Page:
| 3:03 am on Mar 14, 2006 (gmt 0)|
I have several clients that manufacture their own products and sell them directly to the consumer.
50% of these sell both retail and wholesale.
Only one of these really "brands" the product line, this clients sells other well known brands with the private label.
| 3:53 am on Mar 14, 2006 (gmt 0)|
If you want to become a supplier or distributor eventually, you should have your own brand. One of our greatest competitors took this route.
He started off with his own brand right at the beginning. Although I am certain that we have got up with him in terms of B2C sales. He has now switched almost completely to B2C and now holds US$1-2M worth of products in stock at anytime.
| 6:48 am on Mar 14, 2006 (gmt 0)|
I started out selling other's products 2 years ago, I am now selling my own label as well. This has dramatically complicated things quite a bit than the webstore I was running 2 years ago. Now I have to deal with finding raw materials, lead time, designing the product, dealing with different factories...etc. But I have also opened up the opportunity in doing export to other countries.
Tough work, but it is the best business decision I made so far. I will never look back.
| 9:20 pm on Mar 14, 2006 (gmt 0)|
Hi everyone, are the products you guys are talking about sold online only? Or are these products also sold in offline retail stores?
| 12:19 am on Mar 15, 2006 (gmt 0)|
I make and sell some of my own products. These have been some of my best sellers. It's fun, too.
Because of requests from a couple brick-and-mortar stores, I gave selling through them a bit of a try, but I had to lower my price too much. It wasn't worth it to me. It's just too easy to sell retail online.
| 12:29 am on Mar 15, 2006 (gmt 0)|
We make and sell our own products on-line and off, have been for many years.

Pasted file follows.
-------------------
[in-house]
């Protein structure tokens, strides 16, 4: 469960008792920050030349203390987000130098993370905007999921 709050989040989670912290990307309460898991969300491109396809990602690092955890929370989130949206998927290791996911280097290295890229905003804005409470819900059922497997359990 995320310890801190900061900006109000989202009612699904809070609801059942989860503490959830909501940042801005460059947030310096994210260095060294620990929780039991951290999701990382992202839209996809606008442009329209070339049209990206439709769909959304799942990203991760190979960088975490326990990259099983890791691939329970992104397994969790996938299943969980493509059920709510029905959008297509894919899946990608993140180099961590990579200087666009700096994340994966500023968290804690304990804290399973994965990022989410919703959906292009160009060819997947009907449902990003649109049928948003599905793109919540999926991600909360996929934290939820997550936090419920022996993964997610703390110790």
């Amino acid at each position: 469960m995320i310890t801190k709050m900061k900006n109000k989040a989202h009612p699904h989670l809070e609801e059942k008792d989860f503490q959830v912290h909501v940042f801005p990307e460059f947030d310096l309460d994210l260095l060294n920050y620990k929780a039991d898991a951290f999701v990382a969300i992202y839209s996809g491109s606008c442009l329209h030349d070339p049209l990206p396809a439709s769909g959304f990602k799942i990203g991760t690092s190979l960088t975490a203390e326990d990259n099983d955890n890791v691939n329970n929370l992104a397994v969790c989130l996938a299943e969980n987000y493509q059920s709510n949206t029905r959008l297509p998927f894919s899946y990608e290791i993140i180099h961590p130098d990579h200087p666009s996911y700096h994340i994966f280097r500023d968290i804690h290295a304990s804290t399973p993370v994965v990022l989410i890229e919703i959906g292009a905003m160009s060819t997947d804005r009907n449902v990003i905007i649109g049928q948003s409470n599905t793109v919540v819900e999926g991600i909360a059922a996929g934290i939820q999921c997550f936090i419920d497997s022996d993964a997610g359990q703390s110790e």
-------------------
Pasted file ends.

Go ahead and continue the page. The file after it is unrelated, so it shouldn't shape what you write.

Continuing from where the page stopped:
Most of our sales are on-line now and we do supplement our site with products from others.
I can see a lot of easier ways to make a living but there is still that touch of pride of being able to go out to the shop and produce a product that most people will be able to use for many years to come.
| 12:32 am on Mar 15, 2006 (gmt 0)|
I am on the Board of an Ag Co-op that sells its own label, as well as products from outside vendors. Sales include B2B and B2C, and at distributor, wholesale and retail levels. We also have a licensed Mark avaiable for use by other manufacturers.
We just sold off the last of our in-house manufacturing, having everything outsourced now.
It all gets pretty complicated...
That is why people get paid to be accountants, bookkeepers, production coordinators, customer service reps, etc.
BTW, "Curiosity killed the cat"...
| 2:48 am on Mar 15, 2006 (gmt 0)|
We have products made elsewhere exclusively for us, both in country and imported. They usually have better margins, but lead times can be a real headache
| 4:43 pm on Mar 15, 2006 (gmt 0)|
We originally started an off-line business selling our own brand, the internet just took up to another level. Keep in mind that your brand means everything therefore it is critical to make your choices carefully.
Having your own brand has a lot of positives but along with the benefits comes a lot more responsibilities.
| 9:13 pm on Apr 13, 2006 (gmt 0)|
If you have your own private label products, you can sell retail directly to the customer, wholesale, or both.
How many of you sell retail and how many of you sell wholesale?
May I ask do you have a preference and why?